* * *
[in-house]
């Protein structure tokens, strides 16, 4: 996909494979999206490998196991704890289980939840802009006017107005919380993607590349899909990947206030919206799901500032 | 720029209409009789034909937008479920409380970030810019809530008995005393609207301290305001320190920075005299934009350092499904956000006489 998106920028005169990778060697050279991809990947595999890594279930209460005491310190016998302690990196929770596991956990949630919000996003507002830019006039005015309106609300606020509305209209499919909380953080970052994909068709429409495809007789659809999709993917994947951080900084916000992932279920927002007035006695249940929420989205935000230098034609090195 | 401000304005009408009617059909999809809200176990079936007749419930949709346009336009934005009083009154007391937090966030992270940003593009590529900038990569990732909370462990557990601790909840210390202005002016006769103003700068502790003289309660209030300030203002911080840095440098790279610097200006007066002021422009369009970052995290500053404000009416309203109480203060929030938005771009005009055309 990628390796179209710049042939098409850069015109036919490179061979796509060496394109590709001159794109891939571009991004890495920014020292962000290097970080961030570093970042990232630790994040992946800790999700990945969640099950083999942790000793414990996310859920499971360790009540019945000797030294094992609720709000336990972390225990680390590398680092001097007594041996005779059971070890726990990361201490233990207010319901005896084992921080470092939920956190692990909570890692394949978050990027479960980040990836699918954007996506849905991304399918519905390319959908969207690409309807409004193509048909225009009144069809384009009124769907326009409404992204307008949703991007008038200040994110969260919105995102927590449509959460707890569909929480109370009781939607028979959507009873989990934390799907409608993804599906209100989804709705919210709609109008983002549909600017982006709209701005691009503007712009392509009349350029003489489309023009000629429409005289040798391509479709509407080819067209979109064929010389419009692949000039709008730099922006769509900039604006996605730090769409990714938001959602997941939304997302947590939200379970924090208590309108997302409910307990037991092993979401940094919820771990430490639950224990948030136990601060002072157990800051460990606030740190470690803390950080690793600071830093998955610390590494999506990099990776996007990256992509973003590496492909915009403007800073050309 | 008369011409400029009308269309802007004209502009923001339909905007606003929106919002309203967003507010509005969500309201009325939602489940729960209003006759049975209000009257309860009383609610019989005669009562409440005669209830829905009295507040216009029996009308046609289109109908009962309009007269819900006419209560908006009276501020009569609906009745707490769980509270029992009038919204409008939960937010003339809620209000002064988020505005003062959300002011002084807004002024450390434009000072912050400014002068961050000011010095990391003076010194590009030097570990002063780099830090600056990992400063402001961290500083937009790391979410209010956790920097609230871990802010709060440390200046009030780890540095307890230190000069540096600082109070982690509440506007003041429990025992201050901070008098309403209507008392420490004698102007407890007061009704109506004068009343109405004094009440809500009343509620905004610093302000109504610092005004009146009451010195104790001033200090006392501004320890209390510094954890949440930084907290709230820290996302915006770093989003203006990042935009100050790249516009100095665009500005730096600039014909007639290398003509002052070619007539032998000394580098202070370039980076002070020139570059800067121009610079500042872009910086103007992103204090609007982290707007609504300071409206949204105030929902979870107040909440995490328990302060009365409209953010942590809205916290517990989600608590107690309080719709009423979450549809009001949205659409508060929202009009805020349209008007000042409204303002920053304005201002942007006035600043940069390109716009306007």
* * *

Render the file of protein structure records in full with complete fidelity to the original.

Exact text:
[in-house]
């Protein structure tokens, strides 16, 4: 996909494979999206490998196991704890289980939840802009006017107005919380993607590349899909990947206030919206799901500032 | 720029209409009789034909937008479920409380970030810019809530008995005393609207301290305001320190920075005299934009350092499904956000006489 998106920028005169990778060697050279991809990947595999890594279930209460005491310190016998302690990196929770596991956990949630919000996003507002830019006039005015309106609300606020509305209209499919909380953080970052994909068709429409495809007789659809999709993917994947951080900084916000992932279920927002007035006695249940929420989205935000230098034609090195 | 401000304005009408009617059909999809809200176990079936007749419930949709346009336009934005009083009154007391937090966030992270940003593009590529900038990569990732909370462990557990601790909840210390202005002016006769103003700068502790003289309660209030300030203002911080840095440098790279610097200006007066002021422009369009970052995290500053404000009416309203109480203060929030938005771009005009055309 990628390796179209710049042939098409850069015109036919490179061979796509060496394109590709001159794109891939571009991004890495920014020292962000290097970080961030570093970042990232630790994040992946800790999700990945969640099950083999942790000793414990996310859920499971360790009540019945000797030294094992609720709000336990972390225990680390590398680092001097007594041996005779059971070890726990990361201490233990207010319901005896084992921080470092939920956190692990909570890692394949978050990027479960980040990836699918954007996506849905991304399918519905390319959908969207690409309807409004193509048909225009009144069809384009009124769907326009409404992204307008949703991007008038200040994110969260919105995102927590449509959460707890569909929480109370009781939607028979959507009873989990934390799907409608993804599906209100989804709705919210709609109008983002549909600017982006709209701005691009503007712009392509009349350029003489489309023009000629429409005289040798391509479709509407080819067209979109064929010389419009692949000039709008730099922006769509900039604006996605730090769409990714938001959602997941939304997302947590939200379970924090208590309108997302409910307990037991092993979401940094919820771990430490639950224990948030136990601060002072157990800051460990606030740190470690803390950080690793600071830093998955610390590494999506990099990776996007990256992509973003590496492909915009403007800073050309 | 008369011409400029009308269309802007004209502009923001339909905007606003929106919002309203967003507010509005969500309201009325939602489940729960209003006759049975209000009257309860009383609610019989005669009562409440005669209830829905009295507040216009029996009308046609289109109908009962309009007269819900006419209560908006009276501020009569609906009745707490769980509270029992009038919204409008939960937010003339809620209000002064988020505005003062959300002011002084807004002024450390434009000072912050400014002068961050000011010095990391003076010194590009030097570990002063780099830090600056990992400063402001961290500083937009790391979410209010956790920097609230871990802010709060440390200046009030780890540095307890230190000069540096600082109070982690509440506007003041429990025992201050901070008098309403209507008392420490004698102007407890007061009704109506004068009343109405004094009440809500009343509620905004610093302000109504610092005004009146009451010195104790001033200090006392501004320890209390510094954890949440930084907290709230820290996302915006770093989003203006990042935009100050790249516009100095665009500005730096600039014909007639290398003509002052070619007539032998000394580098202070370039980076002070020139570059800067121009610079500042872009910086103007992103204090609007982290707007609504300071409206949204105030929902979870107040909440995490328990302060009365409209953010942590809205916290517990989600608590107690309080719709009423979450549809009001949205659409508060929202009009805020349209008007000042409204303002920053304005201002942007006035600043940069390109716009306007």